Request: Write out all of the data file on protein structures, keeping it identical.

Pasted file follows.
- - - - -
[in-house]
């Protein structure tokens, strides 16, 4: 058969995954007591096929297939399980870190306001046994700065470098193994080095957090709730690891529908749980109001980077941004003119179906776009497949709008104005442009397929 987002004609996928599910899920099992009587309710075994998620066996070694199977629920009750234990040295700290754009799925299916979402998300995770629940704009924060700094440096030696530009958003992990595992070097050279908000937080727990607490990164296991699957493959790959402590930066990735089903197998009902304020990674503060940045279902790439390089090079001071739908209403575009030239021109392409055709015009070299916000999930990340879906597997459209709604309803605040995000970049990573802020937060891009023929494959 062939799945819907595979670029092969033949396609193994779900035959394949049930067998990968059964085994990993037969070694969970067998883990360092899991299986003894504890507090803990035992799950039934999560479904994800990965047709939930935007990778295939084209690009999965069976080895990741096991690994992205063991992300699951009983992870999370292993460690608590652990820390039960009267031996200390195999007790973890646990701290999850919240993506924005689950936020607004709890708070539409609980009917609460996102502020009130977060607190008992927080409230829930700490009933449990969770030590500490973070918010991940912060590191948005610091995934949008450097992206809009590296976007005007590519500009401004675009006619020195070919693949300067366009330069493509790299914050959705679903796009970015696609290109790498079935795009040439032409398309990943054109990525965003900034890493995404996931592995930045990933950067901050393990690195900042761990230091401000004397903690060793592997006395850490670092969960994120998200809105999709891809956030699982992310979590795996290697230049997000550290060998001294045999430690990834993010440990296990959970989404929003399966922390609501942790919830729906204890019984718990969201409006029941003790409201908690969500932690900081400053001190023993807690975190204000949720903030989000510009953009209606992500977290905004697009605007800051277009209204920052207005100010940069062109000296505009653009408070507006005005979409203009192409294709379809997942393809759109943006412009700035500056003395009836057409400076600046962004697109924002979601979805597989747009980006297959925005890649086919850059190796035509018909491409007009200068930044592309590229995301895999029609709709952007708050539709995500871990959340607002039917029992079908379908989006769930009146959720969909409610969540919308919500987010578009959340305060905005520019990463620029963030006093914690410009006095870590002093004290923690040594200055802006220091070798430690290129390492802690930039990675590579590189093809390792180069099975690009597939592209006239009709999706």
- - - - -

[in-house]
């Protein structure tokens, strides 16, 4: 058969995954007591096929297939399980870190306001046994700065470098193994080095957090709730690891529908749980109001980077941004003119179906776009497949709008104005442009397929 987002004609996928599910899920099992009587309710075994998620066996070694199977629920009750234990040295700290754009799925299916979402998300995770629940704009924060700094440096030696530009958003992990595992070097050279908000937080727990607490990164296991699957493959790959402590930066990735089903197998009902304020990674503060940045279902790439390089090079001071739908209403575009030239021109392409055709015009070299916000999930990340879906597997459209709604309803605040995000970049990573802020937060891009023929494959 062939799945819907595979670029092969033949396609193994779900035959394949049930067998990968059964085994990993037969070694969970067998883990360092899991299986003894504890507090803990035992799950039934999560479904994800990965047709939930935007990778295939084209690009999965069976080895990741096991690994992205063991992300699951009983992870999370292993460690608590652990820390039960009267031996200390195999007790973890646990701290999850919240993506924005689950936020607004709890708070539409609980009917609460996102502020009130977060607190008992927080409230829930700490009933449990969770030590500490973070918010991940912060590191948005610091995934949008450097992206809009590296976007005007590519500009401004675009006619020195070919693949300067366009330069493509790299914050959705679903796009970015696609290109790498079935795009040439032409398309990943054109990525965003900034890493995404996931592995930045990933950067901050393990690195900042761990230091401000004397903690060793592997006395850490670092969960994120998200809105999709891809956030699982992310979590795996290697230049997000550290060998001294045999430690990834993010440990296990959970989404929003399966922390609501942790919830729906204890019984718990969201409006029941003790409201908690969500932690900081400053001190023993807690975190204000949720903030989000510009953009209606992500977290905004697009605007800051277009209204920052207005100010940069062109000296505009653009408070507006005005979409203009192409294709379809997942393809759109943006412009700035500056003395009836057409400076600046962004697109924002979601979805597989747009980006297959925005890649086919850059190796035509018909491409007009200068930044592309590229995301895999029609709709952007708050539709995500871990959340607002039917029992079908379908989006769930009146959720969909409610969540919308919500987010578009959340305060905005520019990463620029963030006093914690410009006095870590002093004290923690040594200055802006220091070798430690290129390492802690930039990675590579590189093809390792180069099975690009597939592209006239009709999706």